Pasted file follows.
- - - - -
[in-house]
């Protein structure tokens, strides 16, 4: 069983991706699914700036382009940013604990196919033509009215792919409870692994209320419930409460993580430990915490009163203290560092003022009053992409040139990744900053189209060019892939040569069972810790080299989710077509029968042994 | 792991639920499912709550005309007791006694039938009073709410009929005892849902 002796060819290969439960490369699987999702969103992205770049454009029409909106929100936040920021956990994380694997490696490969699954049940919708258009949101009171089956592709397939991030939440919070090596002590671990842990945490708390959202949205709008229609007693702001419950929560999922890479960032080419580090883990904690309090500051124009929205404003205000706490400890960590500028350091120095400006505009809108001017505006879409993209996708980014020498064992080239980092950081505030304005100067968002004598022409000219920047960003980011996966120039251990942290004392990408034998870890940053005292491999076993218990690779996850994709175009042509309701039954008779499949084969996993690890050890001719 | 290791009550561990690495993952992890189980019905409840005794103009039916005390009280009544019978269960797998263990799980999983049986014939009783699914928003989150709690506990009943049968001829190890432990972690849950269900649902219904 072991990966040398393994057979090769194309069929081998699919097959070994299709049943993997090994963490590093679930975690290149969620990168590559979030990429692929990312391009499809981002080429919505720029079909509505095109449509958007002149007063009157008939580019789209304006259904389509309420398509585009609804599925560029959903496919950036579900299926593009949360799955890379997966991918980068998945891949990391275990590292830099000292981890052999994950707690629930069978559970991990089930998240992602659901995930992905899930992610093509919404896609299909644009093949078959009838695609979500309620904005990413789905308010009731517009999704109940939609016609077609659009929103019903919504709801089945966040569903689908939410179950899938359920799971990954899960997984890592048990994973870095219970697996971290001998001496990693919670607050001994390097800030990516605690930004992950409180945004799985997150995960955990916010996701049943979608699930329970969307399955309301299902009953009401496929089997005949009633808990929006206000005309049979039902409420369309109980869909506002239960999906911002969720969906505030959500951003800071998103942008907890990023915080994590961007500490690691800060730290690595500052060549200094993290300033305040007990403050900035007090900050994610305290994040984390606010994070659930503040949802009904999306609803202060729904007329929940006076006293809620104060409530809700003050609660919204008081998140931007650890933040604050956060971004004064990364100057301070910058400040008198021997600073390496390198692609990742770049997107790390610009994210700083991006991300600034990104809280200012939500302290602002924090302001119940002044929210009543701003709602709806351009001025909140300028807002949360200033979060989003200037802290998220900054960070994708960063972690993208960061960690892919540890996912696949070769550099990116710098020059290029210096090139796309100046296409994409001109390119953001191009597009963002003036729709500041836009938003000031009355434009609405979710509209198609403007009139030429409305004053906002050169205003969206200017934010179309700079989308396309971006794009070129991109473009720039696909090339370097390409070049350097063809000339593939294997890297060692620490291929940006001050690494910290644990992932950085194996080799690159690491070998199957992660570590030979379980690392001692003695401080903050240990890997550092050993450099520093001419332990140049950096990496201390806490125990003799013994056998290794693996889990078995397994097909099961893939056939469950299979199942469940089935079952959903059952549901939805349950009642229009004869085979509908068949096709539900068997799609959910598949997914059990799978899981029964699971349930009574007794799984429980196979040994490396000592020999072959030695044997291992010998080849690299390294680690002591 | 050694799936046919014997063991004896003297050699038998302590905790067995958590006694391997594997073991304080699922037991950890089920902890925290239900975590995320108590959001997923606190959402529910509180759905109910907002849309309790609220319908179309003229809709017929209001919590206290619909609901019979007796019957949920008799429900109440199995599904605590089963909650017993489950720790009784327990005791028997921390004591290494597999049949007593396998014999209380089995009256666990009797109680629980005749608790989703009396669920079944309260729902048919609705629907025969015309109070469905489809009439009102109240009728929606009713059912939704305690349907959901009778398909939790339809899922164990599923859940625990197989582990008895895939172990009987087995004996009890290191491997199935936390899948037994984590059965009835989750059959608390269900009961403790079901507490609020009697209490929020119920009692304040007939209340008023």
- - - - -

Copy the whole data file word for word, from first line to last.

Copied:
[in-house]
């Protein structure tokens, strides 16, 4: 069983991706699914700036382009940013604990196919033509009215792919409870692994209320419930409460993580430990915490009163203290560092003022009053992409040139990744900053189209060019892939040569069972810790080299989710077509029968042994 | 792991639920499912709550005309007791006694039938009073709410009929005892849902 002796060819290969439960490369699987999702969103992205770049454009029409909106929100936040920021956990994380694997490696490969699954049940919708258009949101009171089956592709397939991030939440919070090596002590671990842990945490708390959202949205709008229609007693702001419950929560999922890479960032080419580090883990904690309090500051124009929205404003205000706490400890960590500028350091120095400006505009809108001017505006879409993209996708980014020498064992080239980092950081505030304005100067968002004598022409000219920047960003980011996966120039251990942290004392990408034998870890940053005292491999076993218990690779996850994709175009042509309701039954008779499949084969996993690890050890001719 | 290791009550561990690495993952992890189980019905409840005794103009039916005390009280009544019978269960797998263990799980999983049986014939009783699914928003989150709690506990009943049968001829190890432990972690849950269900649902219904 072991990966040398393994057979090769194309069929081998699919097959070994299709049943993997090994963490590093679930975690290149969620990168590559979030990429692929990312391009499809981002080429919505720029079909509505095109449509958007002149007063009157008939580019789209304006259904389509309420398509585009609804599925560029959903496919950036579900299926593009949360799955890379997966991918980068998945891949990391275990590292830099000292981890052999994950707690629930069978559970991990089930998240992602659901995930992905899930992610093509919404896609299909644009093949078959009838695609979500309620904005990413789905308010009731517009999704109940939609016609077609659009929103019903919504709801089945966040569903689908939410179950899938359920799971990954899960997984890592048990994973870095219970697996971290001998001496990693919670607050001994390097800030990516605690930004992950409180945004799985997150995960955990916010996701049943979608699930329970969307399955309301299902009953009401496929089997005949009633808990929006206000005309049979039902409420369309109980869909506002239960999906911002969720969906505030959500951003800071998103942008907890990023915080994590961007500490690691800060730290690595500052060549200094993290300033305040007990403050900035007090900050994610305290994040984390606010994070659930503040949802009904999306609803202060729904007329929940006076006293809620104060409530809700003050609660919204008081998140931007650890933040604050956060971004004064990364100057301070910058400040008198021997600073390496390198692609990742770049997107790390610009994210700083991006991300600034990104809280200012939500302290602002924090302001119940002044929210009543701003709602709806351009001025909140300028807002949360200033979060989003200037802290998220900054960070994708960063972690993208960061960690892919540890996912696949070769550099990116710098020059290029210096090139796309100046296409994409001109390119953001191009597009963002003036729709500041836009938003000031009355434009609405979710509209198609403007009139030429409305004053906002050169205003969206200017934010179309700079989308396309971006794009070129991109473009720039696909090339370097390409070049350097063809000339593939294997890297060692620490291929940006001050690494910290644990992932950085194996080799690159690491070998199957992660570590030979379980690392001692003695401080903050240990890997550092050993450099520093001419332990140049950096990496201390806490125990003799013994056998290794693996889990078995397994097909099961893939056939469950299979199942469940089935079952959903059952549901939805349950009642229009004869085979509908068949096709539900068997799609959910598949997914059990799978899981029964699971349930009574007794799984429980196979040994490396000592020999072959030695044997291992010998080849690299390294680690002591 | 050694799936046919014997063991004896003297050699038998302590905790067995958590006694391997594997073991304080699922037991950890089920902890925290239900975590995320108590959001997923606190959402529910509180759905109910907002849309309790609220319908179309003229809709017929209001919590206290619909609901019979007796019957949920008799429900109440199995599904605590089963909650017993489950720790009784327990005791028997921390004591290494597999049949007593396998014999209380089995009256666990009797109680629980005749608790989703009396669920079944309260729902048919609705629907025969015309109070469905489809009439009102109240009728929606009713059912939704305690349907959901009778398909939790339809899922164990599923859940625990197989582990008895895939172990009987087995004996009890290191491997199935936390899948037994984590059965009835989750059959608390269900009961403790079901507490609020009697209490929020119920009692304040007939209340008023």